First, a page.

A jointly governed consortium of more than 100 local organizations, the Milwaukee Enrollment Network helps county residents (particularly low-income and uninsured individuals) learn about and enroll in public and private health insurance plans.
As an adjunct to traditional morbidity and mortality reviews, a teaching hospital convenes representatives from its 11 surgical groups on a quarterly basis to review mortality-related data and discuss trends, problems, and opportunities for systematic improvement, leading to lower mortality rates and better performance on a composite quality measure.
This culturally tailored program educates minority populations with diabetes, hypertension, or overweight/obesity about appropriate management of these conditions.
Children's National Health System has an emergency department–based clinic that serves low-income, minority children and teenagers with asthma.
Trained peers educate and support veterans in managing their blood pressure during regularly scheduled monthly meetings at Veterans Service Organization posts.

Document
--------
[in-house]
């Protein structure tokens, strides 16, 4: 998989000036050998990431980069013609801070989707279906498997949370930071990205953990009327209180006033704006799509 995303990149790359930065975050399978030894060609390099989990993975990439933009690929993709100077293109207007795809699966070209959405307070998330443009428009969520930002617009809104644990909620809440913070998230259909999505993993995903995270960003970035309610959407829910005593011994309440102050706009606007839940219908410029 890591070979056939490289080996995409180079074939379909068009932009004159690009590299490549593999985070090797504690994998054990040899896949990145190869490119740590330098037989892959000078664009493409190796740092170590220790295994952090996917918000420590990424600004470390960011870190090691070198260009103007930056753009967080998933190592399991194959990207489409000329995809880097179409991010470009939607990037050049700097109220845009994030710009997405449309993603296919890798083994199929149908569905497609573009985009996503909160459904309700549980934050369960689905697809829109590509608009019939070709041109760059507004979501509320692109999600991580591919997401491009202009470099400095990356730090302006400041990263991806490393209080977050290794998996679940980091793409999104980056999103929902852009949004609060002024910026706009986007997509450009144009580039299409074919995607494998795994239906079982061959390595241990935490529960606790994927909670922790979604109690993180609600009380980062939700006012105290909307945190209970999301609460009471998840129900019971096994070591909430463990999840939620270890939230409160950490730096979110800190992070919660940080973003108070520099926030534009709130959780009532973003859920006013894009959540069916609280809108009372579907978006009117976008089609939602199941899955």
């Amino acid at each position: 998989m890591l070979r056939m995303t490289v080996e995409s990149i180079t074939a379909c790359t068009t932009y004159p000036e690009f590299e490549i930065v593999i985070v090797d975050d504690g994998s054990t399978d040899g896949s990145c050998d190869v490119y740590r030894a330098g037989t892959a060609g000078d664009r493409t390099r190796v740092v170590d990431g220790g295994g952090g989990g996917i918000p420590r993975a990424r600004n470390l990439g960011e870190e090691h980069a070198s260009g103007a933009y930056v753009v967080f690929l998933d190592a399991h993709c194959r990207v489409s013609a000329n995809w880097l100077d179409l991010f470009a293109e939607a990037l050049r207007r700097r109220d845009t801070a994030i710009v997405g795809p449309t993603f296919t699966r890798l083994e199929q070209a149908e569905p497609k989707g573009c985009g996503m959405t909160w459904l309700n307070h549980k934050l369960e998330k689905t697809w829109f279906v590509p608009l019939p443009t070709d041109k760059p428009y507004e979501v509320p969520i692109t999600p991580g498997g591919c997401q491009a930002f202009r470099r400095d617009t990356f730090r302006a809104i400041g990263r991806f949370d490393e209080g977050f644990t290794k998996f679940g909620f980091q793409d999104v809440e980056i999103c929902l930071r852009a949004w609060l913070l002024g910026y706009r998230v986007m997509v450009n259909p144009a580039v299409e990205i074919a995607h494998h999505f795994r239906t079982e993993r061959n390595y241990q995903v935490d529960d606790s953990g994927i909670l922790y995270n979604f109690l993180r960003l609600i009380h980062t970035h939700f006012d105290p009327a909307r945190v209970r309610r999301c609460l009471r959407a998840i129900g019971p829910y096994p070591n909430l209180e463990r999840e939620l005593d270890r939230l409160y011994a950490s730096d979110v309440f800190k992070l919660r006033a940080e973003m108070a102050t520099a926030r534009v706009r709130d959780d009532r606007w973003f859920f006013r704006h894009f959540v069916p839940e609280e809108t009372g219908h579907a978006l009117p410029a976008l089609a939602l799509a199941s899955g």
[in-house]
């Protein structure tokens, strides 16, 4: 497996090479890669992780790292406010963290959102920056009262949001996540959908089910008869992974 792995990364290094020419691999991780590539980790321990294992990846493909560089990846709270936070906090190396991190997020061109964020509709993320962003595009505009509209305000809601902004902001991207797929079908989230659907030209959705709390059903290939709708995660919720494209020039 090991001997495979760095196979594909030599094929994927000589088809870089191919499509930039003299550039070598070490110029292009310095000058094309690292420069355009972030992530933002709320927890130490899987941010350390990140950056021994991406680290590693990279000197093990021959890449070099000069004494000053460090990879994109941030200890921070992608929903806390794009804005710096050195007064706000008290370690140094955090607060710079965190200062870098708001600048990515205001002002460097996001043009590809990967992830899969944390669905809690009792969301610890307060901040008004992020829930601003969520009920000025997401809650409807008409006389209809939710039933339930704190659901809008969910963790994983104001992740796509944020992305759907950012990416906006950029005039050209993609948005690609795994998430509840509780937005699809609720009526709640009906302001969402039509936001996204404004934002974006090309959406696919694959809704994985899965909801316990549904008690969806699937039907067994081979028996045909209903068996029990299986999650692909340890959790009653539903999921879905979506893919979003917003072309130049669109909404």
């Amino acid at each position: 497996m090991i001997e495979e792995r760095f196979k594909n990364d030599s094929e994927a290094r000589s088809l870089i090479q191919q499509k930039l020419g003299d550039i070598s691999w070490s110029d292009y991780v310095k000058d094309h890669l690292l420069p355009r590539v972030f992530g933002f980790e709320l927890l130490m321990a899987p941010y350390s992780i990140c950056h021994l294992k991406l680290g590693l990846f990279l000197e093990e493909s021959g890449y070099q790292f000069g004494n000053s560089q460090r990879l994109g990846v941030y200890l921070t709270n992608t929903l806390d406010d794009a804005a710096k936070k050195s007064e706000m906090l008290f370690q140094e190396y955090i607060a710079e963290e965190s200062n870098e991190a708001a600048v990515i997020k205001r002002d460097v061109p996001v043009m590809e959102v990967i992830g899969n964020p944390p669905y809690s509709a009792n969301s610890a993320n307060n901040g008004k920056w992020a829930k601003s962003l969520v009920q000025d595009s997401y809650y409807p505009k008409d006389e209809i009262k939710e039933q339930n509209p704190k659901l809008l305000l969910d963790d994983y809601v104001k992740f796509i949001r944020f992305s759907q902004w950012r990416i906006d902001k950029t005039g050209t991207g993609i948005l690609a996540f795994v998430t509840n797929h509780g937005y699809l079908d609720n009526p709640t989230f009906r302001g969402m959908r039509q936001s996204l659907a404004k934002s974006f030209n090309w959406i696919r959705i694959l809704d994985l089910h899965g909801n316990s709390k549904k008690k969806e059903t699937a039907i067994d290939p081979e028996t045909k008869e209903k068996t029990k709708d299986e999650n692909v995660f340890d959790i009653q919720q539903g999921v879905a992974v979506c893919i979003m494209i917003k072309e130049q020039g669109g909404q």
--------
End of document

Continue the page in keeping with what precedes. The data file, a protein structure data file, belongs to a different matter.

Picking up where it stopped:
Obstetrics/gynecology clinics offered electronic medical record–facilitated education, counseling, and support from a lactation consultant to low-income minority women, leading to a threefold increase in breastfeeding rates.
Daily automated text messages combined with nurse followup improved self-management behaviors among patients with diabetes, leading to significant improvements in glycemic control, fewer doctor visits, lower costs, and high patient satisfaction.
A series of interventions to reduce “alarm fatigue” on an inpatient cardiac unit leads to significant declines in the number of alarms with no adverse events attributed to the changes and to increases in nurse and patient satisfaction.
Supported by mobile technology, trained health coaches and nurse care coordinators use home visits and telephone-based monitoring to identify and address declines in health status in recently discharged Medicare patients, leading to a significant reduction in readmissions and associated cost savings.
Community health workers embedded in clinical teams in medical offices and hospitals support low-income patients in setting and achieving health-related goals and accessing needed medical and community-based services, leading to better communication and access to postdischarge primary care, increased patient activation, fewer readmissions and depression-related symptoms, and positive feedback from patients.